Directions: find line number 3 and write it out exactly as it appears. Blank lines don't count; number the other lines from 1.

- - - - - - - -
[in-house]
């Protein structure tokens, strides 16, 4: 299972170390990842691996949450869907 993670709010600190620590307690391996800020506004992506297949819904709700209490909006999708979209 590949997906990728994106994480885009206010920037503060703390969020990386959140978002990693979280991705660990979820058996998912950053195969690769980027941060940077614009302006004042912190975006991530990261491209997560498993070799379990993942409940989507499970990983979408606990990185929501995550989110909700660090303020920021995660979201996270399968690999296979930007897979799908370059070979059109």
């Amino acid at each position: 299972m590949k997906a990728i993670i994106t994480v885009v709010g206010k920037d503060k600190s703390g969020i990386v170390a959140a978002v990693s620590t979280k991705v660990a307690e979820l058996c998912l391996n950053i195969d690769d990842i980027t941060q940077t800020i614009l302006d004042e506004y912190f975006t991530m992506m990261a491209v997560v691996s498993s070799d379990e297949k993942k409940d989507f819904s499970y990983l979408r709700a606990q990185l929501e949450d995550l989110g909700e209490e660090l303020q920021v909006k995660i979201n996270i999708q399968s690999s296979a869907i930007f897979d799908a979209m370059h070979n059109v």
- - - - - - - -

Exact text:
């Amino acid at each position: 299972m590949k997906a990728i993670i994106t994480v885009v709010g206010k920037d503060k600190s703390g969020i990386v170390a959140a978002v990693s620590t979280k991705v660990a307690e979820l058996c998912l391996n950053i195969d690769d990842i980027t941060q940077t800020i614009l302006d004042e506004y912190f975006t991530m992506m990261a491209v997560v691996s498993s070799d379990e297949k993942k409940d989507f819904s499970y990983l979408r709700a606990q990185l929501e949450d995550l989110g909700e209490e660090l303020q920021v909006k995660i979201n996270i999708q399968s690999s296979a869907i930007f897979d799908a979209m370059h070979n059109v």